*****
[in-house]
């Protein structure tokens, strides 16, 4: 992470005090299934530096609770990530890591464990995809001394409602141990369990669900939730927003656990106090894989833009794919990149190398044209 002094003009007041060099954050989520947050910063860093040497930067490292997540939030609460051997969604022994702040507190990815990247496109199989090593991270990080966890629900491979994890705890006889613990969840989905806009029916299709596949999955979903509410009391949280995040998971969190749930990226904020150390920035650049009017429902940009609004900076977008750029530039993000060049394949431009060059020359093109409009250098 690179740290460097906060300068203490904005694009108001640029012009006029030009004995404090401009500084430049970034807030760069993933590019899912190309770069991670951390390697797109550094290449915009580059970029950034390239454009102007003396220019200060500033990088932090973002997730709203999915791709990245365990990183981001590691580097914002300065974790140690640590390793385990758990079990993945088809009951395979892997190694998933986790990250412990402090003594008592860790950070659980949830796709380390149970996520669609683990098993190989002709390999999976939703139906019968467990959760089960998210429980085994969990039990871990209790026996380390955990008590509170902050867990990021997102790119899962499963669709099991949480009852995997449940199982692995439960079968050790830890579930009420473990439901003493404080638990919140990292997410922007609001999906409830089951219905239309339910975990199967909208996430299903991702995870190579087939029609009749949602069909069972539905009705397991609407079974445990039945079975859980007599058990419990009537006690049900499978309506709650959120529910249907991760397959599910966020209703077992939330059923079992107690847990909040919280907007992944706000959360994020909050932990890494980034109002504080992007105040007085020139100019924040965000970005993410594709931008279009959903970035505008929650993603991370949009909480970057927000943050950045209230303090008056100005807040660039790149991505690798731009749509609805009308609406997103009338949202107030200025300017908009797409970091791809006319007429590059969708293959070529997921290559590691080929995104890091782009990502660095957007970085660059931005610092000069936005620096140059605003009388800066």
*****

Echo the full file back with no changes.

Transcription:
[in-house]
């Protein structure tokens, strides 16, 4: 992470005090299934530096609770990530890591464990995809001394409602141990369990669900939730927003656990106090894989833009794919990149190398044209 002094003009007041060099954050989520947050910063860093040497930067490292997540939030609460051997969604022994702040507190990815990247496109199989090593991270990080966890629900491979994890705890006889613990969840989905806009029916299709596949999955979903509410009391949280995040998971969190749930990226904020150390920035650049009017429902940009609004900076977008750029530039993000060049394949431009060059020359093109409009250098 690179740290460097906060300068203490904005694009108001640029012009006029030009004995404090401009500084430049970034807030760069993933590019899912190309770069991670951390390697797109550094290449915009580059970029950034390239454009102007003396220019200060500033990088932090973002997730709203999915791709990245365990990183981001590691580097914002300065974790140690640590390793385990758990079990993945088809009951395979892997190694998933986790990250412990402090003594008592860790950070659980949830796709380390149970996520669609683990098993190989002709390999999976939703139906019968467990959760089960998210429980085994969990039990871990209790026996380390955990008590509170902050867990990021997102790119899962499963669709099991949480009852995997449940199982692995439960079968050790830890579930009420473990439901003493404080638990919140990292997410922007609001999906409830089951219905239309339910975990199967909208996430299903991702995870190579087939029609009749949602069909069972539905009705397991609407079974445990039945079975859980007599058990419990009537006690049900499978309506709650959120529910249907991760397959599910966020209703077992939330059923079992107690847990909040919280907007992944706000959360994020909050932990890494980034109002504080992007105040007085020139100019924040965000970005993410594709931008279009959903970035505008929650993603991370949009909480970057927000943050950045209230303090008056100005807040660039790149991505690798731009749509609805009308609406997103009338949202107030200025300017908009797409970091791809006319007429590059969708293959070529997921290559590691080929995104890091782009990502660095957007970085660059931005610092000069936005620096140059605003009388800066």